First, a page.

The Blessing of Leaning Into Pain
Abseil: a controlled descent down a vertical drop like a rock face or mountain.
In the summer of 2015, I was teaching at the African Leadership Academy in South Africa. I was going through a tough period in my life. I was depressed, knowing that I needed to leave my marriage but not sure how to. Fearful of what others might think, ashamed of the thought of “breaking up” my family, and anxious about walking the unknown road ahead of me. One day we took the students on a field trip that included hiking up a mountain. I saw this as a representation of my life, and so I went. However, at the time I didn’t understand how I got back down the mountain that day would have the greatest impact on my life. Abseiling down a mountain in South Africa taught me that when going through the hardest or most painful things in life, it's best to lean in.
We are often taught to disconnect from our feelings, repress our emotions, or to simply "get over it" when going through things that have deeply hurt us or make us uncomfortable. But leaning into pain and allowing yourself to feel is a blessing, and the first step towards healing.
I'm terrified of mountains...terrified, but when ever I travel I somehow find myself voluntarily signed up for some excursion where I find myself atop a mountain. As I'm hiking I have a bit of self talk in my head and it goes a little something like this:
Ama...you're crazy, what are you doing? Do you want to die? I'll never do this AGAIN!!!
Then I reach the top and I have a very short lived moment of victory before the inevitable thought enters my mind: how are you getting down? And that is what terrifies me most: getting down. When abseiling, the only way to get down a mountain is to actually lean back, as if you are falling off the side, and propel yourself down.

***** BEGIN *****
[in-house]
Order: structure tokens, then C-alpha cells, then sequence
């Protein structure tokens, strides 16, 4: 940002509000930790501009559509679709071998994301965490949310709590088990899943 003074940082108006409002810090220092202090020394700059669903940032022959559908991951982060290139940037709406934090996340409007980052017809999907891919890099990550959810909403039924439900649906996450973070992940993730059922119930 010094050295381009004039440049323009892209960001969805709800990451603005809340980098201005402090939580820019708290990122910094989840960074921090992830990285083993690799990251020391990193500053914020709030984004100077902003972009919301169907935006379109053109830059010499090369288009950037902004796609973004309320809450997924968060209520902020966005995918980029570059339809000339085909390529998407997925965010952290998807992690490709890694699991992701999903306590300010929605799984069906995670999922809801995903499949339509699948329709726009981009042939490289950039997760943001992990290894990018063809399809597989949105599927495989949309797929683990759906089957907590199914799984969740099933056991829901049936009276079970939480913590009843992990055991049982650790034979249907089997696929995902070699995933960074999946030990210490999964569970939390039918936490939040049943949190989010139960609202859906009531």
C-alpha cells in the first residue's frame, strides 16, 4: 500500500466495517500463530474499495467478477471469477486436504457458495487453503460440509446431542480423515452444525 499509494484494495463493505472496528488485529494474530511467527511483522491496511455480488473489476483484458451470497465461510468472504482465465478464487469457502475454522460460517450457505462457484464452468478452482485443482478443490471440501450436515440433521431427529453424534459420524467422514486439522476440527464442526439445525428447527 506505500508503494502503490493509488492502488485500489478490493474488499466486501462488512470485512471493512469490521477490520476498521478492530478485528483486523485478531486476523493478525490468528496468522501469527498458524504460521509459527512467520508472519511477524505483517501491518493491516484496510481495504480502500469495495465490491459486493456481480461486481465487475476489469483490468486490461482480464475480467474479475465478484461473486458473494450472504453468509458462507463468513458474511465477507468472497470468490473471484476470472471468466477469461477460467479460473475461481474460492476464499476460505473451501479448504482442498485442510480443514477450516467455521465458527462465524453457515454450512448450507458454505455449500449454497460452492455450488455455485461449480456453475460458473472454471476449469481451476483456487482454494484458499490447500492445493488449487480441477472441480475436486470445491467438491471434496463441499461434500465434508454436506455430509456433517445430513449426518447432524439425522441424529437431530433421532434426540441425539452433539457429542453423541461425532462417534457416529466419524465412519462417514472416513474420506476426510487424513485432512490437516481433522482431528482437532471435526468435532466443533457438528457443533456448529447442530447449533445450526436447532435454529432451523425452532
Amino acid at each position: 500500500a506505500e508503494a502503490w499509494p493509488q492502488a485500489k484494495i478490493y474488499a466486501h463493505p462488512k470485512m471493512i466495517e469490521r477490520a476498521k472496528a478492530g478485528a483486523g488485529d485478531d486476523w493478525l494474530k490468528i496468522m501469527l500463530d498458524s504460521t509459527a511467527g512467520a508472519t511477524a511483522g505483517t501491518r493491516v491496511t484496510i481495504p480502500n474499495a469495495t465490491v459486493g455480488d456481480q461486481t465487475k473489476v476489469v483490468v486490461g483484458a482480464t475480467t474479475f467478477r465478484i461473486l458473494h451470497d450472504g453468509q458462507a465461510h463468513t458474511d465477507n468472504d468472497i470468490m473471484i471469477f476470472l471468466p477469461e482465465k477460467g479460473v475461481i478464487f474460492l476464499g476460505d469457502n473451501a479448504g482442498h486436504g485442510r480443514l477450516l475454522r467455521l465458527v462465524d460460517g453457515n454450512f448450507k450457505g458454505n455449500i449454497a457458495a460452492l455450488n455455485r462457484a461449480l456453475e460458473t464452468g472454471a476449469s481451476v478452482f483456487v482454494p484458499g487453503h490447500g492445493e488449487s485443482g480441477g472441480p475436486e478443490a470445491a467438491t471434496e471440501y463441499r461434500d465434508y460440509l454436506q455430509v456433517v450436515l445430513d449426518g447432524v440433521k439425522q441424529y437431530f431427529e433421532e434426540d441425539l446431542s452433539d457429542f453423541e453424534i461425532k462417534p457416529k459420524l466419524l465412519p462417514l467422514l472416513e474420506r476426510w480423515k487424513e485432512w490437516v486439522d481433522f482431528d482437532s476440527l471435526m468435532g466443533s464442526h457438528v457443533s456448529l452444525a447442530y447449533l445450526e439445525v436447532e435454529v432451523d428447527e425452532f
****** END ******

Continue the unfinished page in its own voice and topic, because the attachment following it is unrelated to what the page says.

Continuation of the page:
This is counterintuitive because when you think of falling off of a mountain, your natural instinct is to grab on to anything to keep you from falling, avoiding potential pain, and certain death. This is what we do when we have to get through painful and uncomfortable situations in our lives...we grab on--to people, to relationships jobs or career choices--all to keep us from falling or distract ourselves from feeling the pain of loss, betrayal, anxiety and fear.
I remember climbing to the top of that cliff and telling myself that I couldn't do it, and the closer I got to the edge I felt as if my life would be over. As they strapped my equipment on I remember thinking of every excuse I could come up with so that they would let me out of that contraption, but I knew that if I didn't go down the side of that mountain I wouldn't respect myself, because fear was the only thing holding me back. I knew the equipment was safe, I knew these were highly trained professionals, I knew I would be alright, but the truth was that I was scared of the "what if". However, when we allow the fear of "what if" to govern our lives, we cannot and will not live a truly authentic life.